Interview with Lacey Mckinney, by Jennifer Palmer
Published: Vol. II, Issue IV
Date of Interview: May 2nd, 2017
What is your favorite color?
How was your experience at the Artist Residency at Fremantle Arts Centre Western Australia, and how did it shape your work?
My Fremantle residency was life changing in a positive way. The way color looks in that area of Western Australia is unlike any other place that I have been. The light is somehow different. Since my studio was located within a public art center with other art studios and gallery spaces, I was able to use my interaction with visitors with specific intention and integrate that into my work. The experience of working with people from all over the world was impactful and supported my contemplation regarding identity and perception. I enjoyed participating in the art community by seeing what other artists in the area were working on.
Do you like to collect anything?
I try to be as minimal as possible with what personal belongings I take on but I do have a small collection of artwork by other artists.
What influences your artistic practice?
Perception and sensation have influenced my painting practice for a long time. More recently, I am thinking about social context of the body from the lens of girlhood. Oppressive forces that have been pervasive yet nuanced have recently surfaced as more overt.
I really enjoy the richness and layers of your colors. What is the role that color plays in your work in relation to the figurative imagery?
The relationship of color with flesh is important to me. I think about a state of being in a visceral way even if my paintings are not mimetic of realistic skin tones.
What is your most important artist tool?
I have one favorite palette knife that I use the most.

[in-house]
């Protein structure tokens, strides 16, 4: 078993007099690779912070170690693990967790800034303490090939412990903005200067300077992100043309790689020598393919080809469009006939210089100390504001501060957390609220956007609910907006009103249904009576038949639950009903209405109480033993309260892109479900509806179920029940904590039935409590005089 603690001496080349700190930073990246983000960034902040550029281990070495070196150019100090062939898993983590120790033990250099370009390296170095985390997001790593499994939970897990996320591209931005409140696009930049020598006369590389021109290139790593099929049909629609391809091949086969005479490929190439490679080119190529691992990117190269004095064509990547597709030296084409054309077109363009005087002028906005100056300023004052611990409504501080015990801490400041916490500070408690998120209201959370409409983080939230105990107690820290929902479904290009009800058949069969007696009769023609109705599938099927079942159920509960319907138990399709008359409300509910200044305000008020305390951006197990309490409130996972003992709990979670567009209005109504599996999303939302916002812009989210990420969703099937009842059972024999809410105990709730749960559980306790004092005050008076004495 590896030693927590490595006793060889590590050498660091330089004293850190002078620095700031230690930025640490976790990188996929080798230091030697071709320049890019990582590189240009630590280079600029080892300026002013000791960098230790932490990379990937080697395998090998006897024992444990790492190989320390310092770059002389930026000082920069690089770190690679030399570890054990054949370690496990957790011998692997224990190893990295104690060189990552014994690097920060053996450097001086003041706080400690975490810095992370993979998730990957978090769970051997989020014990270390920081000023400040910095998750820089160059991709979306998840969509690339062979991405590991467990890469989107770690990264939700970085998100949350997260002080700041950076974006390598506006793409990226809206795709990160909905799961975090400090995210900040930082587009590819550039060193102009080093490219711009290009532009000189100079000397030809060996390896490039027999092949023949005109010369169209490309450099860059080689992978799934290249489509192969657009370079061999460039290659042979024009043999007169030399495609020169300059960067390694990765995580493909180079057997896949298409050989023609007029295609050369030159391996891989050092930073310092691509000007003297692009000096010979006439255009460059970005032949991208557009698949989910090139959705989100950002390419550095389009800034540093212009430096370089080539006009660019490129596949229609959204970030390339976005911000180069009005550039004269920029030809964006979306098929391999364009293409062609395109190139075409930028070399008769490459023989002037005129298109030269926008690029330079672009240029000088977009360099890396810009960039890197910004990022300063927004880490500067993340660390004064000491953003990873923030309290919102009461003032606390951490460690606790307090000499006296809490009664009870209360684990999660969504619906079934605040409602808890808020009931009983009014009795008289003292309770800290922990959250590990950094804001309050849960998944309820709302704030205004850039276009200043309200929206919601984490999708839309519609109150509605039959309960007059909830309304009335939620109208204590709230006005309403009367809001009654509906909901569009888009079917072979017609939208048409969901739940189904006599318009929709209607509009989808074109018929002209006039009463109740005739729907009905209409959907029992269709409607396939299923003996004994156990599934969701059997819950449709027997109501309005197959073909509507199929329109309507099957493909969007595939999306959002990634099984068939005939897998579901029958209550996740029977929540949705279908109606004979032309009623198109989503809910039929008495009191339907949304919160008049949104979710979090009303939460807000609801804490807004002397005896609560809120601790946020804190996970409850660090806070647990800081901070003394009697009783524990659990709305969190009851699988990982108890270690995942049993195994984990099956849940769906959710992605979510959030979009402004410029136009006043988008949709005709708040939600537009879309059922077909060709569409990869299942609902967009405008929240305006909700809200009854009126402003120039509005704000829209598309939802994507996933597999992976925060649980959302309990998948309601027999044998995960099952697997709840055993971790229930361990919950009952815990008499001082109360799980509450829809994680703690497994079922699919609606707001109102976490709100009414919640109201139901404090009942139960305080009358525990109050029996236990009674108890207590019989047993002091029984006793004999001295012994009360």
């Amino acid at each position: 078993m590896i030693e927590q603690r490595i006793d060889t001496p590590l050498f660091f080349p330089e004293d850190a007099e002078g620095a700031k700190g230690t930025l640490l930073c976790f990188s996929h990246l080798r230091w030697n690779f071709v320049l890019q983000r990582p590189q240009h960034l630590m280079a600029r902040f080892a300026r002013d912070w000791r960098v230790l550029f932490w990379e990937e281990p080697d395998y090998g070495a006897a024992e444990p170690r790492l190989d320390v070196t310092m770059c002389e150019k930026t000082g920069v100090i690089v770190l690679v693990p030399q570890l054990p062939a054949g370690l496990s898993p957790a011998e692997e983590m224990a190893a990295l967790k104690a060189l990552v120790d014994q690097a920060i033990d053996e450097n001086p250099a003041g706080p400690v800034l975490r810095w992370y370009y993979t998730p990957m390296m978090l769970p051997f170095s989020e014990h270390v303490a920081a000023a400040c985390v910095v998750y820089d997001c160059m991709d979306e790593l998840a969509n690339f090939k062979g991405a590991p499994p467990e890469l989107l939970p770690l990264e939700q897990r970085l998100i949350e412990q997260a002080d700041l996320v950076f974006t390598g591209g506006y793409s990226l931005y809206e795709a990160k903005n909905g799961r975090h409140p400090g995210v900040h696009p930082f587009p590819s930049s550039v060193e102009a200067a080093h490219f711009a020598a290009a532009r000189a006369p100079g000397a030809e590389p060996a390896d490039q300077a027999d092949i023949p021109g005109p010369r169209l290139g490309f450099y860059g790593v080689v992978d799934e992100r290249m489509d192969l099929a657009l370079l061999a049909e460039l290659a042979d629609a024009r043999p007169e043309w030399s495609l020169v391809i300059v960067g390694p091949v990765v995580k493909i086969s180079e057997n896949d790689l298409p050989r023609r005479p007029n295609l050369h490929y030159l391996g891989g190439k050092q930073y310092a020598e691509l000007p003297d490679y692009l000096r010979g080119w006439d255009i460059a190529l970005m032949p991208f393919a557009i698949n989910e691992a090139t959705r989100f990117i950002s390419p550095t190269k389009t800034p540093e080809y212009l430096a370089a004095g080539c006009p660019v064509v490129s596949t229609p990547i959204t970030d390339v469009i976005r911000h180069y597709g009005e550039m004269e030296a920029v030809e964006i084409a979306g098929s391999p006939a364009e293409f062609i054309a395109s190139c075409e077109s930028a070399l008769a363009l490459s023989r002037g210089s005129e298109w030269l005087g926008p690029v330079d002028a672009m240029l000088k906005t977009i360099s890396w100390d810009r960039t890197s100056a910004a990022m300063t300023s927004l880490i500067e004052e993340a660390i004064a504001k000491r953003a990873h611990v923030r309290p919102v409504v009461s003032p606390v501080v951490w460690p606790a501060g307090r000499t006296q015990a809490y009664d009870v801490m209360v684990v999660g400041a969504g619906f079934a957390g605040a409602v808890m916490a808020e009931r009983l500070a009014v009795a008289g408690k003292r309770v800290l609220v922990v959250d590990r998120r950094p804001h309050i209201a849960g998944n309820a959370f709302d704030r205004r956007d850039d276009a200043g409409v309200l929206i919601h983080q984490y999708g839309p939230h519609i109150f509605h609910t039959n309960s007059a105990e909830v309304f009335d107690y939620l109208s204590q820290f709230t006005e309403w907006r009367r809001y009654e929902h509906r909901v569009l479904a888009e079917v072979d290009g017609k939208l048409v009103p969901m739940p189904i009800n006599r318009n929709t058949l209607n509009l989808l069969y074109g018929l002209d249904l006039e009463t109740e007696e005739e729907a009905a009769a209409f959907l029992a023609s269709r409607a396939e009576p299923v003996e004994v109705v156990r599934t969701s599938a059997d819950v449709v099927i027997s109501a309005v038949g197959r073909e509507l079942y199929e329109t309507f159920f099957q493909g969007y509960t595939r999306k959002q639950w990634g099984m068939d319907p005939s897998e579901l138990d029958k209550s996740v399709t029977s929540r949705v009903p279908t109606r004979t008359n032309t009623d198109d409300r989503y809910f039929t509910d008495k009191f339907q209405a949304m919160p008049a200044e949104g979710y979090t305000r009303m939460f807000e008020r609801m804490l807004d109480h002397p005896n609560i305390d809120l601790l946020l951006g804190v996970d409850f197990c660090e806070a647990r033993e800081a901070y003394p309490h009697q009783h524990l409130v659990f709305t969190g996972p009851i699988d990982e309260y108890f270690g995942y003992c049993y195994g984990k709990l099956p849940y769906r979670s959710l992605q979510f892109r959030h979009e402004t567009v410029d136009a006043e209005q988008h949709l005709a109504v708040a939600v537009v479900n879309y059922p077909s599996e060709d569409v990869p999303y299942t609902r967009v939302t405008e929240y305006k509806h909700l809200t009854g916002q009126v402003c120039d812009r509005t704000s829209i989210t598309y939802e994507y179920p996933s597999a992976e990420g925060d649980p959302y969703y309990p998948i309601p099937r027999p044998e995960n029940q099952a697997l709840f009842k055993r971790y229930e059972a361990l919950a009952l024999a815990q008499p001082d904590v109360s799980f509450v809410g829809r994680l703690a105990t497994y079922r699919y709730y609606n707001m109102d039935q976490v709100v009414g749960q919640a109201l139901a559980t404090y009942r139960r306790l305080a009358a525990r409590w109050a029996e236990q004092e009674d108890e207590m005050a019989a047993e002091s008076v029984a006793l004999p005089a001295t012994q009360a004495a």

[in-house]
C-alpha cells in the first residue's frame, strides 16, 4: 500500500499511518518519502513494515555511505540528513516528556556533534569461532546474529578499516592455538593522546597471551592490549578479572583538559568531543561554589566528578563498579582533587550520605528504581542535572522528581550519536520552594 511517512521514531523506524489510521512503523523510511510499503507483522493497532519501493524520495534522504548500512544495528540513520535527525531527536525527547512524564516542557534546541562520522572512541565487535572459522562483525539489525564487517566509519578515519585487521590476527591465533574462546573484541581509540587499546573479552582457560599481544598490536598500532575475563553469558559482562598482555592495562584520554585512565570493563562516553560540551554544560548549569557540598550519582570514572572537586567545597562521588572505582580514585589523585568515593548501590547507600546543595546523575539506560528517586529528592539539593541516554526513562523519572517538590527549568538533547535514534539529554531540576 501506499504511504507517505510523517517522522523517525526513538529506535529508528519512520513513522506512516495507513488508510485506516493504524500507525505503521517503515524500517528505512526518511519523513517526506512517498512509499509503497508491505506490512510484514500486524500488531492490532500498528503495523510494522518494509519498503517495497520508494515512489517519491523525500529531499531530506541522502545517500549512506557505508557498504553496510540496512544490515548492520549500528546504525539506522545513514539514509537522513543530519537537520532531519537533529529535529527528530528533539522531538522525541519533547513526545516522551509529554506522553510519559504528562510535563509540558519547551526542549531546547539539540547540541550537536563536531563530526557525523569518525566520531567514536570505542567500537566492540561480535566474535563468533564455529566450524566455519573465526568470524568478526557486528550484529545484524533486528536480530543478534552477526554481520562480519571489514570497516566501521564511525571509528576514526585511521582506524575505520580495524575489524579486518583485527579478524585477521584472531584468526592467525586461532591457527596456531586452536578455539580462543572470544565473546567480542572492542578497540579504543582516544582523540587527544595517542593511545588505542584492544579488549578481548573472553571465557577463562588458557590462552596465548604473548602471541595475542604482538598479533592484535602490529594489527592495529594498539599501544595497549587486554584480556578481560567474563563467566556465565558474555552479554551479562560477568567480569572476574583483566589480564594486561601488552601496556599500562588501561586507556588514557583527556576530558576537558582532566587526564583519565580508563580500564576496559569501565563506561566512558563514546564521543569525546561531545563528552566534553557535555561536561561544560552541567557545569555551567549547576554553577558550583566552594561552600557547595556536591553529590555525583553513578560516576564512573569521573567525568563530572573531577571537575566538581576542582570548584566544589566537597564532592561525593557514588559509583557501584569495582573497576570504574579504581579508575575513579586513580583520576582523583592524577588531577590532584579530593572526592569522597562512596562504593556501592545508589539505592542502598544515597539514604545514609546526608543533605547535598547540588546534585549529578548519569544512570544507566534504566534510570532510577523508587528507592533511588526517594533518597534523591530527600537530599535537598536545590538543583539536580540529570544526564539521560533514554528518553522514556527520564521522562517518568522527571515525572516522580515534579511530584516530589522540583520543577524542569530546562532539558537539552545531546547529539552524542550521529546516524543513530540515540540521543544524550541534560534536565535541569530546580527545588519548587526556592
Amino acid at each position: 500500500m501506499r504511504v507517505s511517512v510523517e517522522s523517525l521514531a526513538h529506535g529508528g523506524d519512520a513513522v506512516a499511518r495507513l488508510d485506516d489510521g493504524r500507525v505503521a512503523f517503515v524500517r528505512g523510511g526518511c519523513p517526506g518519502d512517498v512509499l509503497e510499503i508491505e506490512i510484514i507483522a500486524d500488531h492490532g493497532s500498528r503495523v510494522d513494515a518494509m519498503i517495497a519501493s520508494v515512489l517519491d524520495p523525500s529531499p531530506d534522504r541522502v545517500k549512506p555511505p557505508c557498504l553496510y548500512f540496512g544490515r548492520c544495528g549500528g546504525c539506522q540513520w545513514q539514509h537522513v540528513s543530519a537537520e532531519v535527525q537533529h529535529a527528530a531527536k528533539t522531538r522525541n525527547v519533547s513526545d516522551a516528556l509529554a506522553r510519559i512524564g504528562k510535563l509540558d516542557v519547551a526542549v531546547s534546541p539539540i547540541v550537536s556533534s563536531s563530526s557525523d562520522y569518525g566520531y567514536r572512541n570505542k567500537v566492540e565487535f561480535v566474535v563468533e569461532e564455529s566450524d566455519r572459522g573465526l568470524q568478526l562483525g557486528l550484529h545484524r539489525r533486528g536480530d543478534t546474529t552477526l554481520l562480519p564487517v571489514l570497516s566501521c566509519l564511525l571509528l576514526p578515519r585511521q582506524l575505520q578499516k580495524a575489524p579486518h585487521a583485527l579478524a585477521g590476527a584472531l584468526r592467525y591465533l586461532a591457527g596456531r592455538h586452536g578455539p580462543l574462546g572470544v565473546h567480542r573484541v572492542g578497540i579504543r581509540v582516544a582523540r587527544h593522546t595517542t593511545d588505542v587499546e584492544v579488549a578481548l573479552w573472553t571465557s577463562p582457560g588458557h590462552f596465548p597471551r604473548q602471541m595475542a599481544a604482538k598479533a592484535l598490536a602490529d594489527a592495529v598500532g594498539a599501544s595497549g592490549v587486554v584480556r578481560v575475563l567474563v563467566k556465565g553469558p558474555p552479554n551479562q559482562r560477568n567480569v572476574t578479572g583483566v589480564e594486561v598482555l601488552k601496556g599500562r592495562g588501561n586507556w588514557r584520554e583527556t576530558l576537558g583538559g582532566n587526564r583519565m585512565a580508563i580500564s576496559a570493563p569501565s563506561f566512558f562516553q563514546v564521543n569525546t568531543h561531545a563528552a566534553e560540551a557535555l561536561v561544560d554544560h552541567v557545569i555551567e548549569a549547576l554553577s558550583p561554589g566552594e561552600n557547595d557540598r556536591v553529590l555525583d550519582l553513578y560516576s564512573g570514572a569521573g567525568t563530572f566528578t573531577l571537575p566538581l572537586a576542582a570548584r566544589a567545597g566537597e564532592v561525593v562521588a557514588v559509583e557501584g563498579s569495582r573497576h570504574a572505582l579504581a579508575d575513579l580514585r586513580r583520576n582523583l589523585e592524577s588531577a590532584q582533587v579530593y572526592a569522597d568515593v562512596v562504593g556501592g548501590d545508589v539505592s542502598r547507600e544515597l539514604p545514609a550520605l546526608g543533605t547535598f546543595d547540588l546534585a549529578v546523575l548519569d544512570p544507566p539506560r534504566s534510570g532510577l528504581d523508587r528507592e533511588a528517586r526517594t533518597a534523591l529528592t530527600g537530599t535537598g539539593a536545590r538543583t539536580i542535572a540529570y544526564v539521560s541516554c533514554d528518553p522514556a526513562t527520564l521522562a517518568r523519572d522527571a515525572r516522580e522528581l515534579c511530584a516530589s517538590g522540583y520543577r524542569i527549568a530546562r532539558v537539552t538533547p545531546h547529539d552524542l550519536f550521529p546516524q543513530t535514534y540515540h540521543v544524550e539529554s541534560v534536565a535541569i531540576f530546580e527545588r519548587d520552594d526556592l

What is one item you could not work without in your studio?
I always need a flat wall to hang my surfaces on while I paint. I do not like using easels or the floor.
Could you describe your artistic process?
I start an idea by keeping a written list of concepts. I try to write down fragments of sentences and notations as soon as I have a mental image. They serve as reminders when I go to sketch. I make references for paintings from photographs that are manipulated with digital and traditional methods. Sometimes I use multiple references for one painting.
How has your practice changed over time?
I have become more interested in integrating concepts relating to social justice as my work progresses over time.
What is the message you hope that the audiences will take away from your art?
I do not seek to convey one concise concept to viewers although I am influenced by specific ideas. I have learned that connecting to a painting is an intimate and individualized experience. I seek to create a space that allows the act of seeing to invoke empathy and bodily awareness. How those two merge is of interest to me.
What is your workspace/studio like?
My studio is a medium size room connected to my living space. It feels open to the forest and has a good amount of natural light. It is organized in a way that is efficient for my work process. My two dachshunds, Hannah and Indy, like to nap while I work.
The artist’s workspace.
What project or projects are you currently working on?
The image I have shared titled Obfuscate is an example of what I recently exhibited last. I am starting a new series of work where I make collages from photographs and other print ephemera to use as painting references. I am intrigued by depictions of bodies and how representation can influence social behavior. I am investigating how I might reconstitute these depictions of flesh.
Obfuscate | 70" x 44" | Oil on Canvas | 2016
Who are the contemporary artists making artwork that you keep up with?
Wangechi Mutu, Jenny Saville, Lisa Yuskavage, Kara Walker.
What is your favorite book?
There are quite a few books that I like but one that comes to mind immediately that I have read recently is The Man Who Wasn’t There: Investigations into the Strange New Science of the Self by Anil Ananthaswamy.